We, the Hibakusha, call on all State Governments to conclude a treaty to ban and eliminate nuclear weapons. The average age of the Hibakusha now exceeds 80. It is our strong desire to achieve a nuclear-weapon-free world in our lifetime so that succeeding generations of people will not see hell on earth every again.
You, your families and relatives, or any other people should not be made Hibakusha again. We believe that your signatures appended to this appeal will add up to the voices of hundreds of millions of people around the world and move international politics. They will finally save the future of our blue planet and all life on it. We earnestly appeal to you to append your signature to this petition.

“So that the people from future generations will not have to experience hell on earth, we want to realize a world free of nuclear weapons while we are still alive.”

Join your voice with those of the Hibakusha to say “Never Again.”

Sign the petition for a new treaty to ban nuclear weapons below.

Hibakusha Earnestly Desire Elimination of Nuclear Weapons

At present, humanity stands at the crossroads of whether to save our blue planet with all living things on it as it is or to go along the road of self-destruction.

The two atomic bombs dropped on August 6th and 9th 1945 by the US forces totally destroyed Hiroshima and Nagasaki in an instant and killed and wounded hundreds of thousands of people without discrimination. With corpses charred black, bodies with their skins peeled off and with lines of people tottering in silence, a hell on earth emerged. Those who narrowly survived soon collapsed one after another. For more than 70 years since then, we have struggled to live on, afflicted by the delayed effects and by anxiety about the possible effects of radiation on our children and grandchildren. Never again do we want such tragedies to be repeated.

After 11 years of silence following the A-bomb suffering, Hibakusha assembled in Nagasaki in August 1956 and founded Nihon Hidankyo, the Japan Confederation of A-and H-bomb Sufferers Organizations. There we pledged that we would work to "save humanity from its crisis through the lessons learned from our experiences, while at the same time saving ourselves".

Since then we have continued appealing to the world that "there should never be another Hibakusha." This is the cry of our soul. Wars and conflicts are still going on in the world, and many lives of innocent people are lost. Nuclear weapons are being used to threaten others. There are also moves to develop new nuclear weapons. The destructive power of existing nuclear weapons, which number well over 10 thousand, amounts to that of tens of thousands of Hiroshima and Nagasaki bombs combined. Nuclear weapons are the "weapons of the devil". They could wipe out the human race and all other creatures. They could destroy the environment and turn the globe into a dead planet.

Human beings have prohibited the use, development, production, and possession of biological and chemical weapons by treaties and protocols. Why do we hesitate to prohibit nuclear weapons, which are far more destructive than these weapons?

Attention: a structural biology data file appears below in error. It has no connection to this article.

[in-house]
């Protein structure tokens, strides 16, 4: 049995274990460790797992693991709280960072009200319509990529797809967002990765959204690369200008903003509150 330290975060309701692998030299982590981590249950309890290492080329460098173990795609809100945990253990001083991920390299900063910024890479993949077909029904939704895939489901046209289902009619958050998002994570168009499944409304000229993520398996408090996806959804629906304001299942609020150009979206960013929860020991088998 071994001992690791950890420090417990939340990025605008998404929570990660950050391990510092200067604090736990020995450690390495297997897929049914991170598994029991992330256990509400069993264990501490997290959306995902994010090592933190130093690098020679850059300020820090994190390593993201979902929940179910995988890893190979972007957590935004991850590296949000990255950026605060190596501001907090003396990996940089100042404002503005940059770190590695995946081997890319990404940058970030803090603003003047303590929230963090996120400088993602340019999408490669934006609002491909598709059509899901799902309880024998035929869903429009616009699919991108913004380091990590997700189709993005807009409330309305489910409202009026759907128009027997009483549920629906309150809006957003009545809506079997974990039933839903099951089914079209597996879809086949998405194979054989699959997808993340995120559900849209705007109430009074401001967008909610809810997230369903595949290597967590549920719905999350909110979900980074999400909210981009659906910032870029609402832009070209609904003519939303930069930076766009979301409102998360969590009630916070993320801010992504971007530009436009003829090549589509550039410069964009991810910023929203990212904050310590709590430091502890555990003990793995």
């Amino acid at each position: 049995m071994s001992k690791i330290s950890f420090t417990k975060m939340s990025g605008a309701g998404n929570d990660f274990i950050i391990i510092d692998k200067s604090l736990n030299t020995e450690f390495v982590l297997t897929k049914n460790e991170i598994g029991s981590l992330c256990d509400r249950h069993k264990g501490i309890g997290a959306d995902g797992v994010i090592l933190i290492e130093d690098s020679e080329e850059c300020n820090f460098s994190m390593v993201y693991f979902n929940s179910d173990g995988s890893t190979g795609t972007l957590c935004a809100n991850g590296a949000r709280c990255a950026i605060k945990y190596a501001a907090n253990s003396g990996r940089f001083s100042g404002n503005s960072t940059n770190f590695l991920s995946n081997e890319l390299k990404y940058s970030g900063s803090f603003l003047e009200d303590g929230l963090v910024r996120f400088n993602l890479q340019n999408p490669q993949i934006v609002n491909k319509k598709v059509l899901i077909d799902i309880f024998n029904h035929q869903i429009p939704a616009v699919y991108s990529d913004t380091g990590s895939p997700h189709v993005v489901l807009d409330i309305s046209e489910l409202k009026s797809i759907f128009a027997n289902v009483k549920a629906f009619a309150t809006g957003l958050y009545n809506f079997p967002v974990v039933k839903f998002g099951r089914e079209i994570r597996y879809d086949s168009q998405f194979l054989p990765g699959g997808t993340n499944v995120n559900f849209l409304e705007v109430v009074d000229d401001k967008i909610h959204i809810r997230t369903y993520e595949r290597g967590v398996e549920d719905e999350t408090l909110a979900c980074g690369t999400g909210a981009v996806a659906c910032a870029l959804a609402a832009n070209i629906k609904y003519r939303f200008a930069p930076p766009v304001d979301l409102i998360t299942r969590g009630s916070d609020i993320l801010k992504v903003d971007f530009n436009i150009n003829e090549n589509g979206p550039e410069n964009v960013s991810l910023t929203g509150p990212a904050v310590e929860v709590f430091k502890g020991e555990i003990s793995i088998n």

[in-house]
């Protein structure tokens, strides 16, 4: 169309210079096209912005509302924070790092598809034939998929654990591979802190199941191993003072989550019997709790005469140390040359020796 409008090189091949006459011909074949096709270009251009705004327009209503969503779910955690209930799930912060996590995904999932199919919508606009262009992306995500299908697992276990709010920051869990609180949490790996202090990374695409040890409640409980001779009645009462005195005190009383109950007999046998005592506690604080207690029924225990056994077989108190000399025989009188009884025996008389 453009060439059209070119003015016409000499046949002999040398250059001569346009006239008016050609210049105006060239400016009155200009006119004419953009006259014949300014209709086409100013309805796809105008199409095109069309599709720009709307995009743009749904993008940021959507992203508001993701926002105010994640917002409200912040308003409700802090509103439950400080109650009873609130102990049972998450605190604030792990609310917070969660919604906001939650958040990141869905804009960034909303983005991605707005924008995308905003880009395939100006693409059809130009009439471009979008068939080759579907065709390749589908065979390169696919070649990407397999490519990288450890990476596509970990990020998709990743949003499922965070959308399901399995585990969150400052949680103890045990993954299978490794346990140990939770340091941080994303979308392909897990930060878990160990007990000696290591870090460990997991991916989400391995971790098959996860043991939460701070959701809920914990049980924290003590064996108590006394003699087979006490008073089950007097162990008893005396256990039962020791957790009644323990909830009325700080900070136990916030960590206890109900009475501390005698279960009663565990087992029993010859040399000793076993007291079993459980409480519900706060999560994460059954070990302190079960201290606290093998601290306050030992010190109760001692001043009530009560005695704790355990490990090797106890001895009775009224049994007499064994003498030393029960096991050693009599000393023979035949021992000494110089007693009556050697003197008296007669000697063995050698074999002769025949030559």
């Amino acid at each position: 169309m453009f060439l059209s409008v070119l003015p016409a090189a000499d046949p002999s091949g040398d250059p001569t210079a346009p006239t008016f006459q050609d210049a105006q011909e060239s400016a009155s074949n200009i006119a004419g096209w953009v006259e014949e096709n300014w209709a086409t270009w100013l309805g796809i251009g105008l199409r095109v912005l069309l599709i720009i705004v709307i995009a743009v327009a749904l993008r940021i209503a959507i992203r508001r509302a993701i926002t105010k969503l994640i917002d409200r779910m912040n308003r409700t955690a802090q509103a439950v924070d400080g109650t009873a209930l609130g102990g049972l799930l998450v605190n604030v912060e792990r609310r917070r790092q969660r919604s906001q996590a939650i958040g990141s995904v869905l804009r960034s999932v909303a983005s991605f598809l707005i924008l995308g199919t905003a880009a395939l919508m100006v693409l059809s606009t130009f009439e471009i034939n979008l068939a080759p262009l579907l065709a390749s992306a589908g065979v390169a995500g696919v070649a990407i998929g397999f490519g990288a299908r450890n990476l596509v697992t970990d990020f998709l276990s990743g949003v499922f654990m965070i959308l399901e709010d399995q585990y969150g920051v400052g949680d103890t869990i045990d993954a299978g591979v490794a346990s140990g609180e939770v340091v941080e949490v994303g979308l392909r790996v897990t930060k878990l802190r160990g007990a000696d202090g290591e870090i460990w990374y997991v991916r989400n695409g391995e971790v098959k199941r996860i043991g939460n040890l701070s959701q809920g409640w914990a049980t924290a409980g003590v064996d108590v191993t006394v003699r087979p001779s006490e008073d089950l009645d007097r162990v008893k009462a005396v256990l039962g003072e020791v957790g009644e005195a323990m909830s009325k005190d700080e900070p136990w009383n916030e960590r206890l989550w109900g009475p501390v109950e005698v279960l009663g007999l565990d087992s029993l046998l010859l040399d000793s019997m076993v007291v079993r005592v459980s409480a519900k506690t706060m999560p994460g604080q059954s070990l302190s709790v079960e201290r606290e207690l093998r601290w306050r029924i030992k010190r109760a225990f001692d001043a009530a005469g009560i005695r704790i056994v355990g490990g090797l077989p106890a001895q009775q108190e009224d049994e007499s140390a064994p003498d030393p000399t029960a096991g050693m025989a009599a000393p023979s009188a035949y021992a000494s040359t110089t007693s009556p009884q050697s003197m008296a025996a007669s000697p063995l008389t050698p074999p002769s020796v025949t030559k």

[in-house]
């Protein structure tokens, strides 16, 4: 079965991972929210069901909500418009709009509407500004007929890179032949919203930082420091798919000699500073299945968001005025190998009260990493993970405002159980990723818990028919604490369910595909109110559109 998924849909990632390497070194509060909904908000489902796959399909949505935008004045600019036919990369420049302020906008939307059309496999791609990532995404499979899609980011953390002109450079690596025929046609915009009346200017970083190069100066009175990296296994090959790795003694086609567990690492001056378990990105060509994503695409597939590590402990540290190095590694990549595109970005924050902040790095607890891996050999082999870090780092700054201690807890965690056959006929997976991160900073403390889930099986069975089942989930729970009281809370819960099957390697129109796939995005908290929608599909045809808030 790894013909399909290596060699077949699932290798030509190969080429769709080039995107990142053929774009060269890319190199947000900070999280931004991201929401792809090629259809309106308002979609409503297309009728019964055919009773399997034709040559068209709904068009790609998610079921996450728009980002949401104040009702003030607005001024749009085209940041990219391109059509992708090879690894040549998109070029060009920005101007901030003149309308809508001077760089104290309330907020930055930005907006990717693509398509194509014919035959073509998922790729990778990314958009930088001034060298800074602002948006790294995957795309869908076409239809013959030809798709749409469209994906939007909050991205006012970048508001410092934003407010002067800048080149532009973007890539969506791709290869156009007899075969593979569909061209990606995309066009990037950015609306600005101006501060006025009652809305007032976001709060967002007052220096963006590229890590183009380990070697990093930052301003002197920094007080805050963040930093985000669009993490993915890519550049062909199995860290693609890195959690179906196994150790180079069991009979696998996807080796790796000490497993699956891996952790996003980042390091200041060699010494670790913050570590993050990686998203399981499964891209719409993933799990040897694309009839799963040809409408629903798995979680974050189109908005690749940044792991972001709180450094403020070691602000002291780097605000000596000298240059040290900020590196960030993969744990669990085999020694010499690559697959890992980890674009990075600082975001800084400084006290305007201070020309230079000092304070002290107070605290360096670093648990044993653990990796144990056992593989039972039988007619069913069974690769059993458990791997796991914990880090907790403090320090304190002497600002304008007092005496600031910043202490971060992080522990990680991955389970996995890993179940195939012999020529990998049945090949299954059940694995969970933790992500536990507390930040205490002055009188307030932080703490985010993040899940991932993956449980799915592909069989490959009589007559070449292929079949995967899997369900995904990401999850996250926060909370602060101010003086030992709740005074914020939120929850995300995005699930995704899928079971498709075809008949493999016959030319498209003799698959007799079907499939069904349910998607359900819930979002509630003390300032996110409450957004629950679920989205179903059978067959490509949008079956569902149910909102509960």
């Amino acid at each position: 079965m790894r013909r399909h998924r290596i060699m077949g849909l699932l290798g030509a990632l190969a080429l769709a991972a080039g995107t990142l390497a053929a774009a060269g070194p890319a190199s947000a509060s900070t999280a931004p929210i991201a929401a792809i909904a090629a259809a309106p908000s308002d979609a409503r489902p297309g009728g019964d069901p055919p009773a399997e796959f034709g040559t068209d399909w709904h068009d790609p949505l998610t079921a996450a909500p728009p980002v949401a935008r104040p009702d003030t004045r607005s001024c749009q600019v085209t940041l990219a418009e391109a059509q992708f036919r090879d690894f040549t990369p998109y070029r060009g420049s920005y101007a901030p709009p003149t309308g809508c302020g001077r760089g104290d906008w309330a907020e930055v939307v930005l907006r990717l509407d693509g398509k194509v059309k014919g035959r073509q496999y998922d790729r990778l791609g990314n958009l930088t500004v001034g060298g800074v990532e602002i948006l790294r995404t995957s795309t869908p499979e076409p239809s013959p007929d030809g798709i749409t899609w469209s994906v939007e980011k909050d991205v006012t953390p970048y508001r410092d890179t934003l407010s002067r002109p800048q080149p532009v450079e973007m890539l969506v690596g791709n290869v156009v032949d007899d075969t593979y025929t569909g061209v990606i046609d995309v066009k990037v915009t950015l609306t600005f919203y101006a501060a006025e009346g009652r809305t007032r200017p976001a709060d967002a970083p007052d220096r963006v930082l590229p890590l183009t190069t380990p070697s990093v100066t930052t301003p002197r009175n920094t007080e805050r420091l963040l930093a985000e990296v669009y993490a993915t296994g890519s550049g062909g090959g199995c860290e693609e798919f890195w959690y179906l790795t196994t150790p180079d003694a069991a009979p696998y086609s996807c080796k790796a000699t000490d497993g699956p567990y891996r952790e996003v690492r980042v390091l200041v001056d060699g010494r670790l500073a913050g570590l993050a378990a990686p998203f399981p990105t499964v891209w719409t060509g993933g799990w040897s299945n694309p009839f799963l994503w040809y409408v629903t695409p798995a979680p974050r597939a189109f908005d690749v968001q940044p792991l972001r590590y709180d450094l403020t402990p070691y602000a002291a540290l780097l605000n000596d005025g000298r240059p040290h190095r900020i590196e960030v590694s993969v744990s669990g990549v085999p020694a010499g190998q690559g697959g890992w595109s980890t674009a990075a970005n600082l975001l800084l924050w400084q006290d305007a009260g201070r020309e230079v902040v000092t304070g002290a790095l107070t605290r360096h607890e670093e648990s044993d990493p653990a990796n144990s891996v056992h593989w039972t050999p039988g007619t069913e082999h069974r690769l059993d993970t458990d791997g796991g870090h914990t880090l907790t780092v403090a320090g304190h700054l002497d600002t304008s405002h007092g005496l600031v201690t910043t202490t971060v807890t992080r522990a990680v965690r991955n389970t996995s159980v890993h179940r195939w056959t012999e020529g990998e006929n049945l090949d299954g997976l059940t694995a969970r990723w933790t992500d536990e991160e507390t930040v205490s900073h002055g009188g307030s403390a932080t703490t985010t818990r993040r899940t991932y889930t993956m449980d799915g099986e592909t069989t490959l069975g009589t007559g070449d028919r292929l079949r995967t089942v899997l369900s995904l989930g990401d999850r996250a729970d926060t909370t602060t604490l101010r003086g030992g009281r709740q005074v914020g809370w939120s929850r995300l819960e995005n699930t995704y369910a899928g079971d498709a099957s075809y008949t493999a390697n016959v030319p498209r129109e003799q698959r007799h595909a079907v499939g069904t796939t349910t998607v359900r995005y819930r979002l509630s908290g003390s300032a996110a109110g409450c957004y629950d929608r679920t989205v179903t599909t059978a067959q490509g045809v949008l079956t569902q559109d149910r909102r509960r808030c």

We, the Hibakusha, call on all State Governments to conclude a treaty to ban and eliminate nuclear weapons. The average age of the Hibakusha now exceeds 80. It is our strong ' desire to achieve a nuclear-weapon-free world in our lifetime so that succeeding generations of people will not see hell on earth ever again.

You, your families and relatives, or any other people should not be made Hibakusha again. We believe that your signatures appended to this appeal will add up to the voices of hundreds of millions of people around the world and move international politics. They will finally save the future of our blue planet and all life on it. We earnestly appeal to you to append your signature to this petition.

April 2016

Initial Proposers of the Appeal:

Sunao Tsuboi, Sumiteru Taniguchi and Mikiso Iwasa, Co-Chairpersons, Hidankyo (Japan Confederation of A-and H-Bomb Sufferers Organizations)

Terumi Tanaka, Secretary General, Hidankyo

Kwak Kwi Hoon, Honorary Chairman, Korean Association of Atomic Bomb Victims

Tsukasa Mukai, President, US Association of Atomic Bomb Victims

Takashi Morita, President, Associacao Hibakusha Brasil Pela Paz

Setsuko Thurlow, Hibakusha of Hiroshima, Toronto,Canada

Yasuaki Yamashita, Hibakusha of Nagasaki, Mexico City, Mexico

International Signature Campaign in Support of the Appeal of the Hibakusha for the Elimination of Nuclear Weapons

Earnestly desiring the elimination of nuclear weapons without delay, we, the Hibakusha, call on all State Governments to conclude a treaty to ban and eliminate nuclear weapons.

I, the undersigned, hereby support the Appeal of the Hibakusha.

NOTE: After the launch of the International Signature Campaign in April 2016, the Treaty on the Prohibition of Nuclear Weapons was adopted on July 7, 2017. This Campaign now calls on all State Governments to join the Treaty and achieve the total elimination of nuclear weapons.

Created By
Rebecca Irby


Created with images by geralt - "statue of liberty mushroom cloud atomic bomb" • TheDigitalArtist - "gas mask contamination contaminated" • geralt - "dollar currency money". Rest copyright of Rebecca Irby and/or PEAC Institute.